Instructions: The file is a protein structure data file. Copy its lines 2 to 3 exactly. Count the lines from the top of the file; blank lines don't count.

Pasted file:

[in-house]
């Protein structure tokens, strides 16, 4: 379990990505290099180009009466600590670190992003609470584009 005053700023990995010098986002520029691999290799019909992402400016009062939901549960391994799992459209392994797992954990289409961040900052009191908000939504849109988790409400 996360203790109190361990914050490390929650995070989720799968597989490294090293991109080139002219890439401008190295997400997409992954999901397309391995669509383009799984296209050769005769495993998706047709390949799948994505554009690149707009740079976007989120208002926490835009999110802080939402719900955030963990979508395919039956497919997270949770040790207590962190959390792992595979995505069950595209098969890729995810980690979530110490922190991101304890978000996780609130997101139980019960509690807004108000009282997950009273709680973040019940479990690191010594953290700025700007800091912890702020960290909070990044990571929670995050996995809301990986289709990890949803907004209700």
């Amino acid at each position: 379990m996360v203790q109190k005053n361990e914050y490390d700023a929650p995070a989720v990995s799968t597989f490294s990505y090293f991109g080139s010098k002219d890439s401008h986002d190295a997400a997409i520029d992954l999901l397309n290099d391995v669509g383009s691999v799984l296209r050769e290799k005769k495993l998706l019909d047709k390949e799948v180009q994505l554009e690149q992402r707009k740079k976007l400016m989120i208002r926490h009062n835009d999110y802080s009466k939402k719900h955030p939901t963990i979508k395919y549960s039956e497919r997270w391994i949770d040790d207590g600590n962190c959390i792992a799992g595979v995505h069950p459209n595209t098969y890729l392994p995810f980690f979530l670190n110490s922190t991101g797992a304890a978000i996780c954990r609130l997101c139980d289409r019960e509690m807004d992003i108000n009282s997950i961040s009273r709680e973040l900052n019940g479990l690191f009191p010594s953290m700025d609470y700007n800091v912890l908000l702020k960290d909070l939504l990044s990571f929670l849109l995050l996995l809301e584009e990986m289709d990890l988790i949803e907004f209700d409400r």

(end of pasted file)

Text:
């Protein structure tokens, strides 16, 4: 379990990505290099180009009466600590670190992003609470584009 005053700023990995010098986002520029691999290799019909992402400016009062939901549960391994799992459209392994797992954990289409961040900052009191908000939504849109988790409400 996360203790109190361990914050490390929650995070989720799968597989490294090293991109080139002219890439401008190295997400997409992954999901397309391995669509383009799984296209050769005769495993998706047709390949799948994505554009690149707009740079976007989120208002926490835009999110802080939402719900955030963990979508395919039956497919997270949770040790207590962190959390792992595979995505069950595209098969890729995810980690979530110490922190991101304890978000996780609130997101139980019960509690807004108000009282997950009273709680973040019940479990690191010594953290700025700007800091912890702020960290909070990044990571929670995050996995809301990986289709990890949803907004209700």
């Amino acid at each position: 379990m996360v203790q109190k005053n361990e914050y490390d700023a929650p995070a989720v990995s799968t597989f490294s990505y090293f991109g080139s010098k002219d890439s401008h986002d190295a997400a997409i520029d992954l999901l397309n290099d391995v669509g383009s691999v799984l296209r050769e290799k005769k495993l998706l019909d047709k390949e799948v180009q994505l554009e690149q992402r707009k740079k976007l400016m989120i208002r926490h009062n835009d999110y802080s009466k939402k719900h955030p939901t963990i979508k395919y549960s039956e497919r997270w391994i949770d040790d207590g600590n962190c959390i792992a799992g595979v995505h069950p459209n595209t098969y890729l392994p995810f980690f979530l670190n110490s922190t991101g797992a304890a978000i996780c954990r609130l997101c139980d289409r019960e509690m807004d992003i108000n009282s997950i961040s009273r709680e973040l900052n019940g479990l690191f009191p010594s953290m700025d609470y700007n800091v912890l908000l702020k960290d909070l939504l990044s990571f929670l849109l995050l996995l809301e584009e990986m289709d990890l988790i949803e907004f209700d409400r």